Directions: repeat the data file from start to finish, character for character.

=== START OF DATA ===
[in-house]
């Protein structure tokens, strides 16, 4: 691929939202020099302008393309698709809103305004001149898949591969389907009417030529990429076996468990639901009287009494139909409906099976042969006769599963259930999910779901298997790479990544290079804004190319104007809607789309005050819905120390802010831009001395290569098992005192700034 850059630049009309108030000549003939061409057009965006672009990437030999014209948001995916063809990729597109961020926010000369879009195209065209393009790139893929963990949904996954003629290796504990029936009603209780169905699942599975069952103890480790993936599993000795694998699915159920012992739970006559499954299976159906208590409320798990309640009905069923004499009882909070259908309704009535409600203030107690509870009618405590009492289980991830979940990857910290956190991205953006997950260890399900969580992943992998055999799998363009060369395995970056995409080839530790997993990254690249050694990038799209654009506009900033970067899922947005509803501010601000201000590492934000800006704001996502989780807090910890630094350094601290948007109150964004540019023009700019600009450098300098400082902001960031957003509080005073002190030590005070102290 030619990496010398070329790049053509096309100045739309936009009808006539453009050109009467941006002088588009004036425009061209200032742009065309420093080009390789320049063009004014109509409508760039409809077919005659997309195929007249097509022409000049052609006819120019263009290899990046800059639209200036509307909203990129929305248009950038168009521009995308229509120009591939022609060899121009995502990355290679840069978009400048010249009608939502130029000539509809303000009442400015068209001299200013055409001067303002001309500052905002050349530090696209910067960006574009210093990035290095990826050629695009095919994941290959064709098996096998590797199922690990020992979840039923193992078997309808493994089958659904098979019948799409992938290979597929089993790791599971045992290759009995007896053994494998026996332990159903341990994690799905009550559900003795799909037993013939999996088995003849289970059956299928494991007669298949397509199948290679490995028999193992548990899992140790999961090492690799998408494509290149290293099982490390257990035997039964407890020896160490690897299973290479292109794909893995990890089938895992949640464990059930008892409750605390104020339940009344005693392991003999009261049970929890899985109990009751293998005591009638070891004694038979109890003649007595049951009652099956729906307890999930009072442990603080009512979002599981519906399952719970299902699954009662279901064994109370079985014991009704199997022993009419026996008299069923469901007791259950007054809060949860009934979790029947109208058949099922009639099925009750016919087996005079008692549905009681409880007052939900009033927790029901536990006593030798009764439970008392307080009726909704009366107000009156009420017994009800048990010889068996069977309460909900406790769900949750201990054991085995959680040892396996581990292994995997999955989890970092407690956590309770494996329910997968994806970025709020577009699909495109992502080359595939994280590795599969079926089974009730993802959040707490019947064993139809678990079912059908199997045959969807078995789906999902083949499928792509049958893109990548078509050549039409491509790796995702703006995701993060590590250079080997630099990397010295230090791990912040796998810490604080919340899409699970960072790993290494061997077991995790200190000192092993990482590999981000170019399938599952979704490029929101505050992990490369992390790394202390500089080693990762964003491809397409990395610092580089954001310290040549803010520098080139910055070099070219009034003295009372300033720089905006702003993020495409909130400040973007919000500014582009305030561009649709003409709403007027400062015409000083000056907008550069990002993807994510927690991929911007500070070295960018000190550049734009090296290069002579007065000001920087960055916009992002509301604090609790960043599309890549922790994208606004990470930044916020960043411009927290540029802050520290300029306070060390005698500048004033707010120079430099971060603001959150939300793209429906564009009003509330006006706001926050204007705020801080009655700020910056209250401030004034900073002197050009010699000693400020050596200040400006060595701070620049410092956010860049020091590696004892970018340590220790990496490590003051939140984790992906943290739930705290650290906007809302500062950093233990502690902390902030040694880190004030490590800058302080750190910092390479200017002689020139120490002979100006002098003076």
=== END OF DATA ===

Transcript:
[in-house]
């Protein structure tokens, strides 16, 4: 691929939202020099302008393309698709809103305004001149898949591969389907009417030529990429076996468990639901009287009494139909409906099976042969006769599963259930999910779901298997790479990544290079804004190319104007809607789309005050819905120390802010831009001395290569098992005192700034 850059630049009309108030000549003939061409057009965006672009990437030999014209948001995916063809990729597109961020926010000369879009195209065209393009790139893929963990949904996954003629290796504990029936009603209780169905699942599975069952103890480790993936599993000795694998699915159920012992739970006559499954299976159906208590409320798990309640009905069923004499009882909070259908309704009535409600203030107690509870009618405590009492289980991830979940990857910290956190991205953006997950260890399900969580992943992998055999799998363009060369395995970056995409080839530790997993990254690249050694990038799209654009506009900033970067899922947005509803501010601000201000590492934000800006704001996502989780807090910890630094350094601290948007109150964004540019023009700019600009450098300098400082902001960031957003509080005073002190030590005070102290 030619990496010398070329790049053509096309100045739309936009009808006539453009050109009467941006002088588009004036425009061209200032742009065309420093080009390789320049063009004014109509409508760039409809077919005659997309195929007249097509022409000049052609006819120019263009290899990046800059639209200036509307909203990129929305248009950038168009521009995308229509120009591939022609060899121009995502990355290679840069978009400048010249009608939502130029000539509809303000009442400015068209001299200013055409001067303002001309500052905002050349530090696209910067960006574009210093990035290095990826050629695009095919994941290959064709098996096998590797199922690990020992979840039923193992078997309808493994089958659904098979019948799409992938290979597929089993790791599971045992290759009995007896053994494998026996332990159903341990994690799905009550559900003795799909037993013939999996088995003849289970059956299928494991007669298949397509199948290679490995028999193992548990899992140790999961090492690799998408494509290149290293099982490390257990035997039964407890020896160490690897299973290479292109794909893995990890089938895992949640464990059930008892409750605390104020339940009344005693392991003999009261049970929890899985109990009751293998005591009638070891004694038979109890003649007595049951009652099956729906307890999930009072442990603080009512979002599981519906399952719970299902699954009662279901064994109370079985014991009704199997022993009419026996008299069923469901007791259950007054809060949860009934979790029947109208058949099922009639099925009750016919087996005079008692549905009681409880007052939900009033927790029901536990006593030798009764439970008392307080009726909704009366107000009156009420017994009800048990010889068996069977309460909900406790769900949750201990054991085995959680040892396996581990292994995997999955989890970092407690956590309770494996329910997968994806970025709020577009699909495109992502080359595939994280590795599969079926089974009730993802959040707490019947064993139809678990079912059908199997045959969807078995789906999902083949499928792509049958893109990548078509050549039409491509790796995702703006995701993060590590250079080997630099990397010295230090791990912040796998810490604080919340899409699970960072790993290494061997077991995790200190000192092993990482590999981000170019399938599952979704490029929101505050992990490369992390790394202390500089080693990762964003491809397409990395610092580089954001310290040549803010520098080139910055070099070219009034003295009372300033720089905006702003993020495409909130400040973007919000500014582009305030561009649709003409709403007027400062015409000083000056907008550069990002993807994510927690991929911007500070070295960018000190550049734009090296290069002579007065000001920087960055916009992002509301604090609790960043599309890549922790994208606004990470930044916020960043411009927290540029802050520290300029306070060390005698500048004033707010120079430099971060603001959150939300793209429906564009009003509330006006706001926050204007705020801080009655700020910056209250401030004034900073002197050009010699000693400020050596200040400006060595701070620049410092956010860049020091590696004892970018340590220790990496490590003051939140984790992906943290739930705290650290906007809302500062950093233990502690902390902030040694880190004030490590800058302080750190910092390479200017002689020139120490002979100006002098003076």